All of this could make the ‘founding father’ status of Aardman Animation look thoroughly historic. But while the animation business set up Peter Lord and David Sproxton has been in Bristol since the 1970s, and it is 25 years since Wallace and Gromit first amused us, the studio is far from resting on its stacked laurels. It employs 120 people full-time, and takes on many more during the heat of major productions (up to 600 when there were two movies on the go). It has moved with remarkable success from its hand-crafted roots into CGI. And yet, for all that scale, it is a sign of the company’s agility that it used Kickstarter to draw on its fans to fund the making of new Morph animations – we can now look forward to seeing a new online series of the little clay man venerable and influential Watershed, for many years a venerable and influential Watershed, for many years a home for the cultural and creative life of the city. Clare Reddington directs the Pervasive project, running a team of eight producers whose job is a delightful one – to spot and incubate creative talent. “We bring them in, give them a place to start and other support. We carefully curate the mix, so we don’t want them to all be, say, app developers. We want to make connections and help them progress,” she says. Currently there are 148 ‘residents’ using 45 desks, and a lot of the work is at the forefront of where creative meets technology, so robotics for example. Anybody out there need a blanket with embedded communication? The future’s here and it is warming. This determination to make a go of self-started creative ideas is where Play Nicely began. This digital hot shop partners with other creative organisations (including Aardman, BBC and Channel 4) as well as servicing an impressive roster of clients such as Disney, Warner, Nike and Peugeot. Founder Ollie Lindsay came to Bristol in 2005 with a degree in graphic design and “determination not to be employed” but to do his own work and partner with like-minded freelancers. He’s still in that frame of mind, but is now part of a four-person team and an extensive roster of freelance talents, with a stellar portfolio to show for it. “Sometimes we work on our own, sometimes we work together or partner with others. It’s quite fluid,” he says. The output is mostly in digital media, particularly delivering augmented reality experiences that give knock-out apps or websites. Lindsay says: “we struggle to recruit the right kind of people here, but that’s because we have a very particular open-minded, diverse approach, very specific to us”. There’s no particular attachment to Bristol for business reasons (clients are mostly somewhere else, often London) but the lifestyle and workstyle does appeal. “We can have a studio twice the size of what we might get in London, for less.”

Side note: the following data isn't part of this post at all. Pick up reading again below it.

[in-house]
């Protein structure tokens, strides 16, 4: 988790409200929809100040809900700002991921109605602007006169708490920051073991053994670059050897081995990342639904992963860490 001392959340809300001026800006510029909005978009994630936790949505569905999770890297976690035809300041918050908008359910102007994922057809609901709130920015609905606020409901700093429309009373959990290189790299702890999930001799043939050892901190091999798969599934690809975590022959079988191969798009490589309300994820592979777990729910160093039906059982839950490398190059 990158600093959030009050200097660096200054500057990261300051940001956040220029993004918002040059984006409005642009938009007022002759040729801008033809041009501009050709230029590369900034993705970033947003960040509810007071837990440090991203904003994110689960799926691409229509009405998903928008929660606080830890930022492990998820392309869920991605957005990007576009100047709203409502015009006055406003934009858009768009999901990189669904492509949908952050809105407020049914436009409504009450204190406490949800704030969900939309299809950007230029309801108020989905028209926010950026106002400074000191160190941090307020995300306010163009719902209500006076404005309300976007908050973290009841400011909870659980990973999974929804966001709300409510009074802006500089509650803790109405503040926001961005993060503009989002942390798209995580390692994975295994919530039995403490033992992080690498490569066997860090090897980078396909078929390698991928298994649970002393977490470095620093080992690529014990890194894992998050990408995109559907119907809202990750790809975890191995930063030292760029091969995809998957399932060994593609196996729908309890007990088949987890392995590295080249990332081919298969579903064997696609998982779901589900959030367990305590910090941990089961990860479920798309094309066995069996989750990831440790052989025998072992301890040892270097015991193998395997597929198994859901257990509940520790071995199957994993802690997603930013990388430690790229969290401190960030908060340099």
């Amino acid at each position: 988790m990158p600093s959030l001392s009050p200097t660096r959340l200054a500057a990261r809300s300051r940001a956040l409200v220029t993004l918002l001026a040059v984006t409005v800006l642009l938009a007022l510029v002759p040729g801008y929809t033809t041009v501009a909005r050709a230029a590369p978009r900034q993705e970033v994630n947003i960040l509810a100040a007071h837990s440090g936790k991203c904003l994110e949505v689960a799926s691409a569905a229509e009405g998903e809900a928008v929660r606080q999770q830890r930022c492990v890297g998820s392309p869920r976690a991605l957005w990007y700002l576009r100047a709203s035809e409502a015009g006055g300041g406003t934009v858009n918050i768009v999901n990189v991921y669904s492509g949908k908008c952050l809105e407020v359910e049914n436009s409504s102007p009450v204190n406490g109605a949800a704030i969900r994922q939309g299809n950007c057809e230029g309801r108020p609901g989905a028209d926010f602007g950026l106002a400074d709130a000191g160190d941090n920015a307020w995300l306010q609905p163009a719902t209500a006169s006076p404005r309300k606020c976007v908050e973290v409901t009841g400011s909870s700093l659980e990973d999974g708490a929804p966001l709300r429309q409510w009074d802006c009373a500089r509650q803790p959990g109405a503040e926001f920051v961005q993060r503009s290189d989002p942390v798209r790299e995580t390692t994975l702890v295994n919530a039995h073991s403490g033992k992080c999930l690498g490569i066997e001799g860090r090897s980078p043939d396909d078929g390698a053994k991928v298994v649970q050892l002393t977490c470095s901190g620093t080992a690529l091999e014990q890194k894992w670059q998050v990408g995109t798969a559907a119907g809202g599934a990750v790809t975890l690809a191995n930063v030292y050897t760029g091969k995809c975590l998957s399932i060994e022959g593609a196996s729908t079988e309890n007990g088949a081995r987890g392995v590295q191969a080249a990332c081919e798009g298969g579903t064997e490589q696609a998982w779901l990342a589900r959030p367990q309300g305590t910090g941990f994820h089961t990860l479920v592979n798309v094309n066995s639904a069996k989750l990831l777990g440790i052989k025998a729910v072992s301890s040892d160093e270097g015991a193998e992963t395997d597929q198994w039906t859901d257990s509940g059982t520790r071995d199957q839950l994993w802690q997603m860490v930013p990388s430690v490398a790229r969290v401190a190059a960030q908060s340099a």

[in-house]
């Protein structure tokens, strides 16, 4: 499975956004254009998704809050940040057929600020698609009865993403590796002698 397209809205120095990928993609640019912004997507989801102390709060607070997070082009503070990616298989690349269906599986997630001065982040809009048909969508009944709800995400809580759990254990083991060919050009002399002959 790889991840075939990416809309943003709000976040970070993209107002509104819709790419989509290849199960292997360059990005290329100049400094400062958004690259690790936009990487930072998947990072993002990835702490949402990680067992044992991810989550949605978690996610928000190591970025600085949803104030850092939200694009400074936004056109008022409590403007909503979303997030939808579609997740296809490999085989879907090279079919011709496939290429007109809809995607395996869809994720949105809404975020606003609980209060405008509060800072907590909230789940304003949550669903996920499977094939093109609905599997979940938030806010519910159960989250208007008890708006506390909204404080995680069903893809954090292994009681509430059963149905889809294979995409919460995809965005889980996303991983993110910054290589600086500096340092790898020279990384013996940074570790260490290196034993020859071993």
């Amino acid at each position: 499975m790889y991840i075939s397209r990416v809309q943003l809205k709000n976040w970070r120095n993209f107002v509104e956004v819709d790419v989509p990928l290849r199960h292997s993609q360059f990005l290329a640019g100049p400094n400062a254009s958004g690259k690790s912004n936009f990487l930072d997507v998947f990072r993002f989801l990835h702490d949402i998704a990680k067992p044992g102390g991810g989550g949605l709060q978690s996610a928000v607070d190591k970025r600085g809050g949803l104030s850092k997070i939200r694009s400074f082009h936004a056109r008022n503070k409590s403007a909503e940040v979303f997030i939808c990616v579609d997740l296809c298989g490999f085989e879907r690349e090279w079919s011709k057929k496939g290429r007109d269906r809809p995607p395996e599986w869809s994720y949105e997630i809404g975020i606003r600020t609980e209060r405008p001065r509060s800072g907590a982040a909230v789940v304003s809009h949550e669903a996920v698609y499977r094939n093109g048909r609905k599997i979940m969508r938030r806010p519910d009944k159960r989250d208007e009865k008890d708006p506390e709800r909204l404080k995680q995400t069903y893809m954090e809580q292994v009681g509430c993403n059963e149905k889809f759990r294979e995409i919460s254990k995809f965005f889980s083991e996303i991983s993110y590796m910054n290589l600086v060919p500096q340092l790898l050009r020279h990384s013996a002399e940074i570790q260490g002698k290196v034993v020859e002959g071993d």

For all that Bristol creative enterprises seem very outward-focused and able to win business from Zurich to Aberdeen, by way of Hollywood, it’s often the case that some of the most appealing creative work comes out of small projects hatched locally. That can be the return of Morph, or it can be something as quirky as the work Taxi Studio did for Devon-based ‘drinks pioneer’ Kate Hudknott. There is the sense of the brand strategist, designer and illustrator all having a lot of fun in getting an outstanding solution together for the young drinks business, built around the proposition of ‘tying tastes together’. Out of this just might come an offer that goes on to national and international recognition. That proposition of linking things intricately together, so that the sum is greater than the parts, is a metaphor for what happens in the creative industry everywhere but particularly what the Bristol region has excelled at in recent years. From world-famous creative brands, to disruptive digital upstarts, the area’s creative leadership is already of international stature. The question is whether that can spin into a broader and deeper next generation – and you wouldn’t bet against it. It will take a wealth of initiatives, a great pool of talent, no little private capital and a sprinkling of public assistance in various forms. Right now, the resources seem in place.This piece was originally published in the 11 June edition of The Drum magazine as part of Blackwell's Britain series, exploring the creative sector of some of the UK's largest cities and regions. A copy of the magazine and the accompanying supplement can be purchased through The Drum store.This feature was supported by the IPA and Creative Skillset.